An art-driven rescue effort inspired by the godwit
The plight of the fastest declining group of birds in Australia – and in many other countries – is at the heart of an important international art initiative.
The Flyway Print Exchange and its spin-off The Overwintering Project were created by printmaker and former Birdlife Australia staffer Kate Gorringe-Smith to draw attention to the threatened migratory shorebirds.
Initially inspired by the bar-tailed godwit, which flies further in its lifetime than from Earth to the Moon, Kate is behind a movement using contemporary and traditional print media to tell the shorebird story as it relates to the East Asian-Australasian Flyway.
Twenty artists from nine of the 23 countries along the flyway have made and exchanged original prints inspired by the unique migration route of the region. The collection has been exhibited a number of times, with more planned.
Meanwhile, Kate’s new ‘Overwintering’ project gathers pace. “The goal is to link artists with their local migratory shorebird habitat – and each other. The focus is the preciousness of this land we call home and the environment that connects us.”
Working to the theme ‘Mapping Sanctuary’, printmakers are invited to contribute one print created in response to the unique nature of their local environment.
“In pondering how their local habitat is precious to shorebirds, artists are also invited to reveal how it is precious to them,” she says. “Migratory shorebirds provide the focus for the project, but artists can respond to any aspect that they perceive as rendering the area unique – such as the geology, prey species, tidal patterns, flora and other local native fauna.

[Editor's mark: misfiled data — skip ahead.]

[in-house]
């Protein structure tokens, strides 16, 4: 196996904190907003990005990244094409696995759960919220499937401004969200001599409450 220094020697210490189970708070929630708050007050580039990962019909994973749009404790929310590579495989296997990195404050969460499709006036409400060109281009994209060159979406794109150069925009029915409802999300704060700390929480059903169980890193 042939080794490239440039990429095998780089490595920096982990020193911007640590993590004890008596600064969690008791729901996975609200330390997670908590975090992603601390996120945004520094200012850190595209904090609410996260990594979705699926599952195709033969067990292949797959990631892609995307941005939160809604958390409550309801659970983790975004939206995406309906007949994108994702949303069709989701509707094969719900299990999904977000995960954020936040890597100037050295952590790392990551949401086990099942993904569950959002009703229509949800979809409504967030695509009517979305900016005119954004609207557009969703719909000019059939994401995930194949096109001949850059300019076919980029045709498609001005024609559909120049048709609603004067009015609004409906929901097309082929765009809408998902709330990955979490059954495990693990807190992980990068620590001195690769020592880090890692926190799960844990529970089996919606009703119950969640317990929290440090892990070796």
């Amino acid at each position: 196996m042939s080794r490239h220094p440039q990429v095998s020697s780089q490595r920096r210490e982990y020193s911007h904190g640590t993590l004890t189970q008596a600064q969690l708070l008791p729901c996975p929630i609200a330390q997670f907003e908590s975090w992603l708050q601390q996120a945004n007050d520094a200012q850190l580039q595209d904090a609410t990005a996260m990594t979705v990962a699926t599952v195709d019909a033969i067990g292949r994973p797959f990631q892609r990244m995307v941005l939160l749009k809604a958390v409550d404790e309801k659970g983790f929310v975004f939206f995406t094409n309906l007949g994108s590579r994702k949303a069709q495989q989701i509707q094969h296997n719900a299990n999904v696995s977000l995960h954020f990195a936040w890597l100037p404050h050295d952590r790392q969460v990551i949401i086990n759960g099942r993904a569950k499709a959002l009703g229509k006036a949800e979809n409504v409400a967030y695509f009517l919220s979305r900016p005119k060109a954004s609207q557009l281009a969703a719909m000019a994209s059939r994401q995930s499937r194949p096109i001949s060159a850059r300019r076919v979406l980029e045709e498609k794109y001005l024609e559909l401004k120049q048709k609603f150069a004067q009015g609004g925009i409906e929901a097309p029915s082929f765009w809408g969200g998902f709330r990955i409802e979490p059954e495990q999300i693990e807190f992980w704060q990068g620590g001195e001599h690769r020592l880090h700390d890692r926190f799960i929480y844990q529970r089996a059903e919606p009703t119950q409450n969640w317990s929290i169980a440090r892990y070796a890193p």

A project about home
“It is a project about home, our unique environment and the migratory shorebirds that spend the greatest part of their year here on the shores of Australia and New Zealand.”
Between the two countries, there are more than 100 internationally important shorebird overwintering sites. “They are not interchangeable: they each possess a unique combination of physical and biological features that make it the perfect sanctuary for migratory shorebirds to return to, year after year.”
Kate says anyone in Australia or New Zealand can participate. “Printmakers can join directly by contributing a print to the Overwintering portfolio, but artists of any kind, plus schools and organisations, can organise their own exhibitions and I will document it on the website and Facebook page.
“The idea is that by having an overarching title for artistic and cultural events that celebrate and raise awareness for migratory shorebirds and their habitat, the project will gradually gain visibility, which will in turn help create a national picture of where habitat exists and how precious it is.”
A personal response
The prints will become part of a unique folio representing an in-depth personal response to “our unique coast and the sites that our migratory shorebirds depend on in order to survive”. A permanent home for the folio in a state or national collection will be sought.
Coming events include:
6-9 September 2018 – ‘The Overwintering Project: Bound for Botany Bay’, Hazelhurst Regional Gallery and Art Centre, Broadhurst Gallery, Gymea NSW
24 Sept. – 21 Oct. 2018 – F Project Gallery, Timor Street, Warrnambool
18 Oct. – Nov. 10 2018 – ‘The Overwintering Project: Mapping Sanctuary’, featuring the Overwintering Project print portfolio, Moonah Arts Centre, Hobart
8 Nov. – 31 Dec. 2018 – ‘The Overwintering Project: Mapping Sanctuary’, featuring the Overwintering Project print portfolio, Wyndham Art Gallery,177 Watton Street, Werribee
22 Nov. – 18 January 2019 – Coffs Harbour Regional Gallery
Natural Images© 2018